I am skeptical of “building a brand image”. Yes, I do believe in “expressing the brand essence”. The difference between the two is found in the truth and concreteness of the attributes for which the brand will be recognized.
Based on this premise, for Brazil to transcend samba, soccer and corruption, and to be better perceived and valued, we need socioeconomic development and an ethical and political evolution. Ultimately, that all depends on a dramatic improvement of our educational system.
Even today, 27% of Brazilians are functionally illiterate. Studies show that for every three additional years of high school education, the country can grow its GDP by more than 1%, and each additional year of schooling can result in a 10% salary increase. In terms of health, literate mothers can halve the risk of children dying in their early years. In terms of safety, a 1% increase in school enrollment in Brazil’s most violent municipalities has helped to reduce the homicide rate by 2%. *
We are among the largest economies and consumer markets in the world. We have no internal conflicts, except for the current childish clash between “coxinhas” and “mortadelas” (nicknames for political supporters on the right and the left), nor with our neighbors, save for a friendly soccer rivalry with our dear hermanos in Argentina. We all speak the same language from Oiapoque to Chuí. We have no volcanoes, hurricanes or earthquakes. We have a rich ethnic diversity and an unsurpassed natural heritage.
Our curse, however, is the legacy of slavery and patrimonialism. The former positions us as one of the nations with the highest degree of social inequality in the world. The latter has resulted in governments that historically serve as a source of illicit enrichment for a portion of the political and business elite, instead of generating public benefits and social equity.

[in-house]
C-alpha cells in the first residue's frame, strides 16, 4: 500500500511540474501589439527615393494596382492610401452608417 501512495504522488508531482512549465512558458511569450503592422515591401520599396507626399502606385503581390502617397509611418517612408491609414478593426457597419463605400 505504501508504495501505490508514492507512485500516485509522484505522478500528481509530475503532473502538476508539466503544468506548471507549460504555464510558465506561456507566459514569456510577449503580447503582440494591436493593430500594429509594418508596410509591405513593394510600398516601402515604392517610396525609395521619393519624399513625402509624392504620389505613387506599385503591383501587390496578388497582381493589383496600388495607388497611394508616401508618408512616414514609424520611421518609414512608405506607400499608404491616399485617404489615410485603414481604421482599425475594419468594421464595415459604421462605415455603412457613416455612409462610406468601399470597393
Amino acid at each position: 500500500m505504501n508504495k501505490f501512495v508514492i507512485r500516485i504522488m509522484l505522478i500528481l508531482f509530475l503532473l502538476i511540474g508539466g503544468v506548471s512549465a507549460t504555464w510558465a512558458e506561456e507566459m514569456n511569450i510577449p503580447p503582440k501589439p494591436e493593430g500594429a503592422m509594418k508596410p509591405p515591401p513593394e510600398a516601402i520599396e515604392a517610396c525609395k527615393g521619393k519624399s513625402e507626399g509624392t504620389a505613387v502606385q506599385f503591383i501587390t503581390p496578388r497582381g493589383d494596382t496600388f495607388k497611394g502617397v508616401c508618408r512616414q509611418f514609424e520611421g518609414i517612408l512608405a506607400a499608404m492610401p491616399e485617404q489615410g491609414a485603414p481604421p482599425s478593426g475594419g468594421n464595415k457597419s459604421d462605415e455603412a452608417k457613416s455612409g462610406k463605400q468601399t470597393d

According to a finding in the global study “Edelman Trust Barometer”, which analyzes the degree of trust in companies by countries of origin, the Brazil brand, in 2015, ranked 13th among 17 surveyed countries, with a confidence level of 38 on a scale of zero to 100, ahead of China, Russia, India, and Mexico. In the following year, 2016, Brazil dropped two spots, but still surpassed India and Mexico. In 2017, the Brazilian index fell to 32, tied with India and only ahead of Mexico. It would not be a surprise if we fall to last place in the 2018 edition of the study .
An interesting side note is South Korea, which for years lagged at the tail end and now approaches the middle ranks, alongside countries such as Italy, Spain and the United States. The perception of value of brands like Samsung, Hyundai and LG among the global community certainly plays a role. With Brazil’s provincial soul and endogenous vocation, the global presence of Brazilian brands is scarce. Yes, we have Havaianas and Embraer, but as the saying goes, two does not a trend make.
Considering this context, I believe that today Brazil could have two good stories to tell.
The first would be real-time narration of the effective modernization of Brazilian society. This necessarily requires radical changes in the country’s public-private relations. To do so, we need to move from outrage to changes in legislation.
The Ethos Institute has been conducting a long-term study of the issue for years. Now, it is inspiring to engage society in the “National Plan for Integrity, Transparency and the Combating Corruption”, a study based on Transparency International’s methodology that allows for a systemic analysis of the conditions in the country. In a recent article published by Veja magazine, entitled “Here, a Proposal,” Caio Magri, president of Ethos, and Jorge Hage, former Minister of the Comptroller General of the Union and coordinator of the plan, make it clear that corruption is not a cultural issue for which there is no escape, but a regulatory one.